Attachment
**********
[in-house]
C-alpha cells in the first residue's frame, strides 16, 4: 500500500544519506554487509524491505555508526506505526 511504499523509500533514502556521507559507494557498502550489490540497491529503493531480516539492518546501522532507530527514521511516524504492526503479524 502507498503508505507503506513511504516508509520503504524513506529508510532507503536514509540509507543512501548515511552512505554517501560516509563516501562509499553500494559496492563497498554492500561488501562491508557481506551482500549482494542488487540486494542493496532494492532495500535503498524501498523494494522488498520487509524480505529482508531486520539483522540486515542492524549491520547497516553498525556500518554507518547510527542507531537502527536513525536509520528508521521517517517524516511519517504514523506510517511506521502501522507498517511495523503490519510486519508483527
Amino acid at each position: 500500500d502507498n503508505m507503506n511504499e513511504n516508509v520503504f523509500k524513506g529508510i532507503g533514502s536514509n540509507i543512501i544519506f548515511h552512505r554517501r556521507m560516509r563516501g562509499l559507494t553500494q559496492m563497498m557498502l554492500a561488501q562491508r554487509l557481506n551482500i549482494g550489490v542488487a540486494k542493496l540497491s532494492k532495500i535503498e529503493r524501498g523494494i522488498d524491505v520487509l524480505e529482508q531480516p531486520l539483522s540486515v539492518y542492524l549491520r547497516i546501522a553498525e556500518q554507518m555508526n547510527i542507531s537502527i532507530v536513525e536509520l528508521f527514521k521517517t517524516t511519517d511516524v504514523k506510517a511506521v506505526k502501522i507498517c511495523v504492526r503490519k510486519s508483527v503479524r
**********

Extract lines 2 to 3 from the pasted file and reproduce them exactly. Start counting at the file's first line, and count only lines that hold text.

C-alpha cells in the first residue's frame, strides 16, 4: 500500500544519506554487509524491505555508526506505526 511504499523509500533514502556521507559507494557498502550489490540497491529503493531480516539492518546501522532507530527514521511516524504492526503479524 502507498503508505507503506513511504516508509520503504524513506529508510532507503536514509540509507543512501548515511552512505554517501560516509563516501562509499553500494559496492563497498554492500561488501562491508557481506551482500549482494542488487540486494542493496532494492532495500535503498524501498523494494522488498520487509524480505529482508531486520539483522540486515542492524549491520547497516553498525556500518554507518547510527542507531537502527536513525536509520528508521521517517517524516511519517504514523506510517511506521502501522507498517511495523503490519510486519508483527
Amino acid at each position: 500500500d502507498n503508505m507503506n511504499e513511504n516508509v520503504f523509500k524513506g529508510i532507503g533514502s536514509n540509507i543512501i544519506f548515511h552512505r554517501r556521507m560516509r563516501g562509499l559507494t553500494q559496492m563497498m557498502l554492500a561488501q562491508r554487509l557481506n551482500i549482494g550489490v542488487a540486494k542493496l540497491s532494492k532495500i535503498e529503493r524501498g523494494i522488498d524491505v520487509l524480505e529482508q531480516p531486520l539483522s540486515v539492518y542492524l549491520r547497516i546501522a553498525e556500518q554507518m555508526n547510527i542507531s537502527i532507530v536513525e536509520l528508521f527514521k521517517t517524516t511519517d511516524v504514523k506510517a511506521v506505526k502501522i507498517c511495523v504492526r503490519k510486519s508483527v503479524r